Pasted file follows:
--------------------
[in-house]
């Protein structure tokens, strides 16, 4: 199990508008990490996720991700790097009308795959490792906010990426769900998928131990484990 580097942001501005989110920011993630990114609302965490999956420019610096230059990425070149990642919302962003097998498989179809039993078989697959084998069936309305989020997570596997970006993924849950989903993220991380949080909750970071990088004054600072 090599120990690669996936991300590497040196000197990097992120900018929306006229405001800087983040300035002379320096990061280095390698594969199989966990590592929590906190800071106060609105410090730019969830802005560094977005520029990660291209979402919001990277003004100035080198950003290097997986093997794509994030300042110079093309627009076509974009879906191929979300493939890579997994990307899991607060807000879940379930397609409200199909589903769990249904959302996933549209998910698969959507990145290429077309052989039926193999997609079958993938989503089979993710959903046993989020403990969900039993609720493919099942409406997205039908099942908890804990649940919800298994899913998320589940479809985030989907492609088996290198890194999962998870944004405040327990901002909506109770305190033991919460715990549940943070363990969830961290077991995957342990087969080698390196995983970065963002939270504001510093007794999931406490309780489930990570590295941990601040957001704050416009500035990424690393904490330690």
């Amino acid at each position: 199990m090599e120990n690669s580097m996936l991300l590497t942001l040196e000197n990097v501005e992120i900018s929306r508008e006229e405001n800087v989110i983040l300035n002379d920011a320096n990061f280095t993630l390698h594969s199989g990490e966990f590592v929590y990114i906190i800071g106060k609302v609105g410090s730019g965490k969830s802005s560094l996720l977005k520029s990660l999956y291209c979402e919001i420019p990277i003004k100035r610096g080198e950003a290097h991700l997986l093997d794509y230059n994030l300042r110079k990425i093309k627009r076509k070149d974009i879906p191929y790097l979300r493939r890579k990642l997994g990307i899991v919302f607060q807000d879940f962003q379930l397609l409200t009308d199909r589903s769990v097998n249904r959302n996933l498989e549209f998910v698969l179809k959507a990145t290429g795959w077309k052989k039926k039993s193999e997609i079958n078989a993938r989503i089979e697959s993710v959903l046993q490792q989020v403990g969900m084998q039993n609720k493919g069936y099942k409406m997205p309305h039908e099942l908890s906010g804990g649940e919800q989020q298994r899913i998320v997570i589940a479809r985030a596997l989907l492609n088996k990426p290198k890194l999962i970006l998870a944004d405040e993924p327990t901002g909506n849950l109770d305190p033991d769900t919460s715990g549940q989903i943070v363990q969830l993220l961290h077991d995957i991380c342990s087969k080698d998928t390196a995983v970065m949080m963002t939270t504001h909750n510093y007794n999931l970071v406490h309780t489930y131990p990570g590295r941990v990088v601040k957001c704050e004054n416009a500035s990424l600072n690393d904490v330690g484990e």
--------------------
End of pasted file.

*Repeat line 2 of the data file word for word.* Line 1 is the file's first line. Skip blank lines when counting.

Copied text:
């Protein structure tokens, strides 16, 4: 199990508008990490996720991700790097009308795959490792906010990426769900998928131990484990 580097942001501005989110920011993630990114609302965490999956420019610096230059990425070149990642919302962003097998498989179809039993078989697959084998069936309305989020997570596997970006993924849950989903993220991380949080909750970071990088004054600072 090599120990690669996936991300590497040196000197990097992120900018929306006229405001800087983040300035002379320096990061280095390698594969199989966990590592929590906190800071106060609105410090730019969830802005560094977005520029990660291209979402919001990277003004100035080198950003290097997986093997794509994030300042110079093309627009076509974009879906191929979300493939890579997994990307899991607060807000879940379930397609409200199909589903769990249904959302996933549209998910698969959507990145290429077309052989039926193999997609079958993938989503089979993710959903046993989020403990969900039993609720493919099942409406997205039908099942908890804990649940919800298994899913998320589940479809985030989907492609088996290198890194999962998870944004405040327990901002909506109770305190033991919460715990549940943070363990969830961290077991995957342990087969080698390196995983970065963002939270504001510093007794999931406490309780489930990570590295941990601040957001704050416009500035990424690393904490330690």